Summary: SB 253 prohibited contests for the purposes of coyote killing. It would have had no effect on hunting for fur or even trophies—it would simply eliminate the “contest” component, which arises when there are competitions, for example, to see who can kill the most coyotes.
Outcome: SB 253 died in the House Agriculture, Water and Wildlife Committee.
Prohibit Coyote Killing Contests more
Summary: SB 268 would have prohibited coyote killing contests, which are defined as an organized or sponsored competition with the objective of killing coyotes for prizes or entertainment. It would not have prevented the hunting of coyotes or depredation control of coyotes.
Outcome: SB 268 died on the House calendar.
Transportation Public-Private Partnerships more
Summary: SB 273 was a sweeping measure to privatize transportation facilities that are most appropriately developed and maintained by public entities. Experiences by other governments in privatizing public services (e.g. transportation, education, public safety) have rarely been successful, usually resulting in higher costs, lower quality and expensive legal battles in the long-term. Among many concerns with this legislation was that it would exempt such transportation projects from the state procurement code, and allow government to exercise the power of eminent domain for use by private partners.
Outcome: SB 273 died in the Senate Judiciary Committee.
Economic Development Utility Rates more
Summary: SB 283 (and its companion HB 296) would have shifted costs for economic development utility expansion (e.g. sprawl development or industry) to other ratepayers, effectively subsidizing the expansion at the expense of small business and lower-income ratepayers. SB 283 and HB 296 were almost identical to HB 183; there were only minor differences, with the addition of an emergency clause in both HB 296 and SB 283.
Outcome: SB 283 died on the Senate calendar. HB 296 passed the House (47-17) and was defeated in the Senate Judiciary Committee.
Renewable Energy Requirements for Utilities more
Summary: SB 312 would have increased the renewable portfolio standard (RPS) to require that renewable energy comprise 70% of total retail sales to NM customers of rural electric cooperatives by 2040 and requires that renewable energy comprise 80% of total retail sales to NM customers of public utilities by 2040. It also prescribes the formula by which these goals are to be achieved. This would have the effect of reducing the demand for fossil fuel energy, which negatively impacts the environment, climate and public health.
Outcome: SB 312 died in the Senate Corporations and Transportation Committee.
City or County Comprehensive Plans more
Summary: New Mexico counties and municipalities lag behind their counterparts around the country in utilizing comprehensive plans to accomplish the long-term goals of their community. SB 315 provides local governments with some structure for the comprehensive planning process, and clarifies the role of a Planning Commission in crafting, approving and implementing the plan.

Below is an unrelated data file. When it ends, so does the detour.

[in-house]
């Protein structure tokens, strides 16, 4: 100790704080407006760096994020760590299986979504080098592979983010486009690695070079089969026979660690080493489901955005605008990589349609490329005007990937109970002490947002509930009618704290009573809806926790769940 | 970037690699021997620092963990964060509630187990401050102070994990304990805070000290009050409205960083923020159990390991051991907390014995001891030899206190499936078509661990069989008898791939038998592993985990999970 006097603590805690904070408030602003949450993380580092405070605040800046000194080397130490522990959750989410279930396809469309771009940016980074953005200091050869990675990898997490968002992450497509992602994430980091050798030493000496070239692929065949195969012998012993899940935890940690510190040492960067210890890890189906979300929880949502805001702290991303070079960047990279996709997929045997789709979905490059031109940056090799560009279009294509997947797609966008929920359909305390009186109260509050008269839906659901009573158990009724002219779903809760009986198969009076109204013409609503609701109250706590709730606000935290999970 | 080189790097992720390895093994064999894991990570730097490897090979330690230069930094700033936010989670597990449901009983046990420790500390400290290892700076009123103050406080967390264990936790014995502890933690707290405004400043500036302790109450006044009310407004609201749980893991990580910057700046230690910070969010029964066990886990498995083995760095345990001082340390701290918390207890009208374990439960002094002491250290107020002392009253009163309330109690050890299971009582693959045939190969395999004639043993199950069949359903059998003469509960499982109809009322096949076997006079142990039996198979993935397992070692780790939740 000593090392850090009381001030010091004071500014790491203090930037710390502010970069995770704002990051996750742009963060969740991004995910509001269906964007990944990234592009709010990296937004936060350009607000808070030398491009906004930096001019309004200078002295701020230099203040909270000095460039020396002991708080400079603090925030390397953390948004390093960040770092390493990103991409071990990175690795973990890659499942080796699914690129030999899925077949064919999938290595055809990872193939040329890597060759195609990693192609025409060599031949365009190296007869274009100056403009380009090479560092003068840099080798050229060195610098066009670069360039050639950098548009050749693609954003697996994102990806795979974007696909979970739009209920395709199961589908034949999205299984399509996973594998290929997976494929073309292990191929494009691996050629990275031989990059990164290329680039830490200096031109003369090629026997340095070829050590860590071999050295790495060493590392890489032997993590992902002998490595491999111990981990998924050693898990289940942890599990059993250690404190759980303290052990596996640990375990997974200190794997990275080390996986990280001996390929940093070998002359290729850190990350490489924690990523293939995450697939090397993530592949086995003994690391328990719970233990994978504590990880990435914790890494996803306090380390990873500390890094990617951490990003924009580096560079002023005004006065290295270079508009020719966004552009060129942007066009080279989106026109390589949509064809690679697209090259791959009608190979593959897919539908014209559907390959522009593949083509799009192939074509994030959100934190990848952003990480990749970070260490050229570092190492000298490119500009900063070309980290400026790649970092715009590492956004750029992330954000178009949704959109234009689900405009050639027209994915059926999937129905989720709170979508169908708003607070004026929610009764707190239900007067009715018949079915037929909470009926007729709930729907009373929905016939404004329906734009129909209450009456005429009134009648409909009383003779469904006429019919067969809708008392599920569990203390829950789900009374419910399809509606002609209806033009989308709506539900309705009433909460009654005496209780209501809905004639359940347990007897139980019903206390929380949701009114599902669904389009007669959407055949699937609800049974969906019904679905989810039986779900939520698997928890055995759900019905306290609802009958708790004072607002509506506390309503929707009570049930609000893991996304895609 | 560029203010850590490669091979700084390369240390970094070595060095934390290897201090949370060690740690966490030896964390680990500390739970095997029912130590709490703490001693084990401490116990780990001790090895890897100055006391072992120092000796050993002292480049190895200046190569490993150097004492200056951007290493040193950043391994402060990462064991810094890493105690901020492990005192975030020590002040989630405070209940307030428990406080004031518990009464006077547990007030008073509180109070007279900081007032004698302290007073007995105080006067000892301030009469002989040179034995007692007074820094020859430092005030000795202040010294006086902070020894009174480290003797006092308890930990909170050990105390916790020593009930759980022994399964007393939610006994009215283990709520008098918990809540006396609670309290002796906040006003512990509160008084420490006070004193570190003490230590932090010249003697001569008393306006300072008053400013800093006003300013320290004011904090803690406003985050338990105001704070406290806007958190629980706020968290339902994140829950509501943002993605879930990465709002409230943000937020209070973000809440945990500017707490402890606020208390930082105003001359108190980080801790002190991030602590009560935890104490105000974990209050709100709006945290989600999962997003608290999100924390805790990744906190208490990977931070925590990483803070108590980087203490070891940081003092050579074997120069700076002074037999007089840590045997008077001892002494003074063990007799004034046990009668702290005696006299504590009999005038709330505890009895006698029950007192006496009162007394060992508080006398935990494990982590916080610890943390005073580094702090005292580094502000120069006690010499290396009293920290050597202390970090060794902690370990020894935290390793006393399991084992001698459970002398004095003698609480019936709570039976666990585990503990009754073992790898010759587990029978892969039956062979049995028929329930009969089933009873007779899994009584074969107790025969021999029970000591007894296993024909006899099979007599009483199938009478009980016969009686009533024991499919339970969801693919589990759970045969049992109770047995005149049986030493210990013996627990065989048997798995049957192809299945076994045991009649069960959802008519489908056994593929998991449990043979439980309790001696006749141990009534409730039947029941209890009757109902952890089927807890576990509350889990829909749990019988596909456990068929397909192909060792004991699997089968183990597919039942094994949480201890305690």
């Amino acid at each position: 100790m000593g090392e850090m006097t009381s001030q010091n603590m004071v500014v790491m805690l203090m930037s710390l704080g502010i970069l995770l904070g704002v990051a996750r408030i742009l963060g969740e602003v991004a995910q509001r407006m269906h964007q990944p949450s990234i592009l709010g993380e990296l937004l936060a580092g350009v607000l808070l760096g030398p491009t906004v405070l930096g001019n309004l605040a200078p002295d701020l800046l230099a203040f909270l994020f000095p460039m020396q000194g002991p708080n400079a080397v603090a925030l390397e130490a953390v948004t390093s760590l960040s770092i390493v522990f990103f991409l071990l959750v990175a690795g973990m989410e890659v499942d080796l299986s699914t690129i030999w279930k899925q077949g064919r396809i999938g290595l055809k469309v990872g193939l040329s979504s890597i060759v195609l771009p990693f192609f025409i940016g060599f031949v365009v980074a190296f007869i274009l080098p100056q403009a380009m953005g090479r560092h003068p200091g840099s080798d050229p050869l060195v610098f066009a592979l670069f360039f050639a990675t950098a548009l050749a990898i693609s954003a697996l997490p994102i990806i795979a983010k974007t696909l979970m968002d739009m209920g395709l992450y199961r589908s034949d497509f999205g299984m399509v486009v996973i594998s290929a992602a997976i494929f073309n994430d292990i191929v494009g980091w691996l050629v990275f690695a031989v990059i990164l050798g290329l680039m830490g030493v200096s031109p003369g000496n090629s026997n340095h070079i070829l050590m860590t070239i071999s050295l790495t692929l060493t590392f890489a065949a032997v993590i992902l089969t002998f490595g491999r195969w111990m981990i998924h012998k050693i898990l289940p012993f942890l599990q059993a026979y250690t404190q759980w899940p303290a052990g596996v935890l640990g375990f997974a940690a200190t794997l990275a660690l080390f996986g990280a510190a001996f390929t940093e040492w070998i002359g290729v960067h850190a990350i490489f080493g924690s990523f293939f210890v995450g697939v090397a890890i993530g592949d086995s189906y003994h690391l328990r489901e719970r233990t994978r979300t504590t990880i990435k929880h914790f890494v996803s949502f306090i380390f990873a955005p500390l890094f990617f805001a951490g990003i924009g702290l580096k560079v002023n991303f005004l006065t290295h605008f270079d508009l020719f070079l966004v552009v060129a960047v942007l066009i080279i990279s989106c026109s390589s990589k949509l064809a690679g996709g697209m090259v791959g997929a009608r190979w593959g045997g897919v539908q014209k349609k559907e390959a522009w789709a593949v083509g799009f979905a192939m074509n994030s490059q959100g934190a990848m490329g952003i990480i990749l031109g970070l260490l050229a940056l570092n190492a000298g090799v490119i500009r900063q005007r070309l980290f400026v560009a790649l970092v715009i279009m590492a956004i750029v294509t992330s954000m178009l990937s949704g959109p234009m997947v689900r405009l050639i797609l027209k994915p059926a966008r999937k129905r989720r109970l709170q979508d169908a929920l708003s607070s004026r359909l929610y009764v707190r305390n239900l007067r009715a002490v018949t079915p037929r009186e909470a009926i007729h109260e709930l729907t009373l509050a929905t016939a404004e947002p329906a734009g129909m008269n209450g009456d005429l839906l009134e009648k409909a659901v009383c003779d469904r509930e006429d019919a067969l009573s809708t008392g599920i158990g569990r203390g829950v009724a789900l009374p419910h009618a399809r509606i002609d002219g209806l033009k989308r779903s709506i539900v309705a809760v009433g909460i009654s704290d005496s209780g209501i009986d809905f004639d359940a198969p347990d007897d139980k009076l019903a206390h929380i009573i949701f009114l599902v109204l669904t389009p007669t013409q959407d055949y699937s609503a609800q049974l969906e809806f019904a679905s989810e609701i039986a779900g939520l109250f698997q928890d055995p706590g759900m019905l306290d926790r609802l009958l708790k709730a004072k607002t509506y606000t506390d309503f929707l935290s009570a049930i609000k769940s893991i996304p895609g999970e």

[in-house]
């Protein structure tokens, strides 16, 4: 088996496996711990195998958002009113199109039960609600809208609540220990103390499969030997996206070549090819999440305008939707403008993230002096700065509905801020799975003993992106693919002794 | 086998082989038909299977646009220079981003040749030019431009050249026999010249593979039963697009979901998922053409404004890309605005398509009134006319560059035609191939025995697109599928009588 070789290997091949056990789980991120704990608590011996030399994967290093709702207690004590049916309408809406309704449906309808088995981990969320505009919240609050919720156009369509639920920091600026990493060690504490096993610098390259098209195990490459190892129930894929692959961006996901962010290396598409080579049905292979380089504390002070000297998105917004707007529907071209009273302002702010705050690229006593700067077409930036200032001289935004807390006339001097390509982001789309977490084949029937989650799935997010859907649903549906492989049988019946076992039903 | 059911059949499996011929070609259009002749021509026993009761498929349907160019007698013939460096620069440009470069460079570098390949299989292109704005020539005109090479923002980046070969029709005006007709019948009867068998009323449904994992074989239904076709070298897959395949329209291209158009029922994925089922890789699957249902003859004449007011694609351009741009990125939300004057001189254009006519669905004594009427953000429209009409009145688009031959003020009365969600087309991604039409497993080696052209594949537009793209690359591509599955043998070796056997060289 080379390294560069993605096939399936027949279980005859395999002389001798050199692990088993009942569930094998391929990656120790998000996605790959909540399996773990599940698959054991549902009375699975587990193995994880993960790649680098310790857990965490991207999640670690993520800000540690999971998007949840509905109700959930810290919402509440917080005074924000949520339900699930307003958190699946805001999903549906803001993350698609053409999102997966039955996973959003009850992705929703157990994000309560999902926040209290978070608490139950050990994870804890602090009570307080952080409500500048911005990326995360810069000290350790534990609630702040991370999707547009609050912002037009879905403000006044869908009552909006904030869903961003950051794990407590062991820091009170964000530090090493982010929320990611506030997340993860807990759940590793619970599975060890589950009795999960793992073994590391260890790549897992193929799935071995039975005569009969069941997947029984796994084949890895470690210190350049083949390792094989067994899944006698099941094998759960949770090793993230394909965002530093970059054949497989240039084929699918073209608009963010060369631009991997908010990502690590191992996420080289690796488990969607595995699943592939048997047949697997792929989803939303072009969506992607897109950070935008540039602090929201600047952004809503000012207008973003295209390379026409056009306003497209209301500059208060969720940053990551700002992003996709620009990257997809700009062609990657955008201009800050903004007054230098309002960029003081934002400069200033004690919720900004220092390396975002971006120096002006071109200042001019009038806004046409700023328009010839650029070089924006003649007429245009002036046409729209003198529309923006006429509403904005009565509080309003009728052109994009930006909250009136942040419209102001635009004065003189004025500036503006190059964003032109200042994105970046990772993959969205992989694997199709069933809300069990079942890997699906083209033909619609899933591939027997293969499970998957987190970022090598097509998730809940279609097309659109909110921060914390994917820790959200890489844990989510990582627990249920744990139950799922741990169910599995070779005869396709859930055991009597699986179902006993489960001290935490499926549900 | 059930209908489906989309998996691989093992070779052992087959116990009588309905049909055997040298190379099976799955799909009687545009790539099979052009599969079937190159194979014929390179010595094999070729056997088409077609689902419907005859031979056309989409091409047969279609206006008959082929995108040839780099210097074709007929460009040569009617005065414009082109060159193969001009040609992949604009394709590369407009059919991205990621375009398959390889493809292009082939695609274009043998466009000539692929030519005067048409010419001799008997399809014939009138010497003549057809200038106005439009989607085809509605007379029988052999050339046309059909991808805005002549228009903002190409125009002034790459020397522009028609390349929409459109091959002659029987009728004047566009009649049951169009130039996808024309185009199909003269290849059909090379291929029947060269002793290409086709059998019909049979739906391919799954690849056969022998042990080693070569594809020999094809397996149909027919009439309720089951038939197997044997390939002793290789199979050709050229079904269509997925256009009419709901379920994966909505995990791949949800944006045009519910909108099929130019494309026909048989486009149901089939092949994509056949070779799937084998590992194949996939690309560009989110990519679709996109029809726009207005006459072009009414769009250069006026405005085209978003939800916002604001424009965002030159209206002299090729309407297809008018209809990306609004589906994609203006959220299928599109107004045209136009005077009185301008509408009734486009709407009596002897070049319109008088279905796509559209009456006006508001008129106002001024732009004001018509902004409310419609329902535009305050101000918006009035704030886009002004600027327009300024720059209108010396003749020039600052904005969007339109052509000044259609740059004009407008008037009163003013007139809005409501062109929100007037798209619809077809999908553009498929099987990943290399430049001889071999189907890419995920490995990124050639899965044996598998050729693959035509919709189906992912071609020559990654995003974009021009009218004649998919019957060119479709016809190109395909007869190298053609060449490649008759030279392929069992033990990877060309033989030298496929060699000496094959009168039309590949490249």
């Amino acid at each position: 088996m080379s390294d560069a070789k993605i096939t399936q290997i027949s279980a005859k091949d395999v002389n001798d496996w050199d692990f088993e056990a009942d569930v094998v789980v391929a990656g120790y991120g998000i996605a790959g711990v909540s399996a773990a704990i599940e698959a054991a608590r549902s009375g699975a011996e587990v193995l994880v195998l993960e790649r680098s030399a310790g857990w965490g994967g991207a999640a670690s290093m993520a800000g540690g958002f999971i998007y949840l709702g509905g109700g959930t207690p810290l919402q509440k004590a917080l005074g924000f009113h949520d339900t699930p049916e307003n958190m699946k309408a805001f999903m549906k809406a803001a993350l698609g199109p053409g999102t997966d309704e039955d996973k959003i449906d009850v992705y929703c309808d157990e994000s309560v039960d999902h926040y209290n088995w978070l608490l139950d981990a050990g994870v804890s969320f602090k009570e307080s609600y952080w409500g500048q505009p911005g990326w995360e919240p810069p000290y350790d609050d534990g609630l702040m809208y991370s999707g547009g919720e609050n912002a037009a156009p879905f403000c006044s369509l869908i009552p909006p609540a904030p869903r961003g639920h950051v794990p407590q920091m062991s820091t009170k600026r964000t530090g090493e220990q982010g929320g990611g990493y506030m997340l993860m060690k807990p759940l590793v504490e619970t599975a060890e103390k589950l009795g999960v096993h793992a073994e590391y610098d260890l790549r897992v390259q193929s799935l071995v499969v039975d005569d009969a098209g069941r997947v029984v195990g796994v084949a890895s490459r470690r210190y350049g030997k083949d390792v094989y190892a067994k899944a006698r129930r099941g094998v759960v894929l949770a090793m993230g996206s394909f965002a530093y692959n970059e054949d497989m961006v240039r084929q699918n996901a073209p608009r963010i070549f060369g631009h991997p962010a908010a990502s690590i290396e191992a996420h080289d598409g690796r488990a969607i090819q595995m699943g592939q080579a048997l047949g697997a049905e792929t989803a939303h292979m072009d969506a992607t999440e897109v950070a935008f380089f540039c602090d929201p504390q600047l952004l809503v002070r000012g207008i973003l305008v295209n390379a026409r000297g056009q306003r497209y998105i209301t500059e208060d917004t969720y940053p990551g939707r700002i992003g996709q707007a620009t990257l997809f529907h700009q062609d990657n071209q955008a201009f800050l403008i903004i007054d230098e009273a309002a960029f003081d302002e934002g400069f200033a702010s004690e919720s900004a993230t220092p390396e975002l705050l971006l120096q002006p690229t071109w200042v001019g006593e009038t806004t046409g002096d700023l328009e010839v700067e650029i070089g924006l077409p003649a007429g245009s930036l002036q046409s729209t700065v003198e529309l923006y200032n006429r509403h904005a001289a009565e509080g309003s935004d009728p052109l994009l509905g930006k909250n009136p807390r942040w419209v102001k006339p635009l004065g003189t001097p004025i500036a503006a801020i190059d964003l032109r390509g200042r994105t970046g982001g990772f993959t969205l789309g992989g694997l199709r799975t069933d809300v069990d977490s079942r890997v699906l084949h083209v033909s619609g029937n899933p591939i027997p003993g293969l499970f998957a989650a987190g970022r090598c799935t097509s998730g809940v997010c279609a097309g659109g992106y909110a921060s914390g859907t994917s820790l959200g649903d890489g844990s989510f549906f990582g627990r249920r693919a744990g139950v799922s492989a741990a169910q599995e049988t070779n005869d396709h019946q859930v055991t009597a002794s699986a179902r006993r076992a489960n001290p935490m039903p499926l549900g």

Outcome: SB 315 passed the Senate (32-9) and passed the House (67-0) but was pocket vetoed by the Governor.
Agricultural Land Valuations more
Summary: This bill would have allowed land owners to take land valued as agricultural land out of agricultural production and leave it as open space. The open space land then would be valued at more than the agricultural value, but not valued at the much higher developed land rate, and would not be subject to the five year tax claw back. This would have allowed land owners to preserve the land for future agricultural use should they or their successors wish to return it to production, rather than being economically forced to sell off or develop the land, thus contributing to rural sprawl.
Outcome: SB 350 died in the House Taxation and Revenue Committee.
Royalty Rates on State Trust Lands more
Summary: This bill would have granted, but would not have mandated, the commissioner of public lands the authority to raise the royalty rate and its point of application (for all oil and gas extracted, not just that saved) for oil and gas extracted from public lands to enhance revenue for beneficiaries. It also gave the authority to require reporting of gas venting and flaring.
Outcome: SB 375 died in the Senate Corporations and Transportation Committee.
Extend Solar Market Development Tax Credit more
Summary: SB 391 would extend the existing 10% tax credit for the installation of commercial, residential and agricultural solar systems, which is set to expire December 31, 2016. This 10% tax credit has helped many New Mexicans invest in solar energy for their homes, businesses and farms, improving the environment and public health by reducing the demand for coal-fired electricity.
Outcome: SB 391 passed the Senate (37-5) and passed the House (39-24) but was pocket vetoed by the Governor.
Industrial Revenue Bond Changes more
Summary: SB 394 would have provided for county industrial revenue bonds within the Industrial Revenue Bond Act, and made changes to the list of projects that may be funded by these bonds. Significantly, it added mining projects and refineries, treatment plants or processing plants of energy products, subsidizing private for-profit and extractive industries with revenue bonds paid for by taxpayers.
Outcome: SB 394 died in the Senate Finance Committee.
Uses of Oil & Gas Reclamation Fund more
Summary: SB 413 would have limited the use of the Oil and Gas Reclamation Fund for agency employee salaries. The bill provided that beginning in fiscal year 2023, 85% of the expenditures from the fund would be used to pay for contract services for plugging, remediation and restoration work.
Outcome: SB 413 died on the Senate calendar.
Public Use & "Eminent Domain" more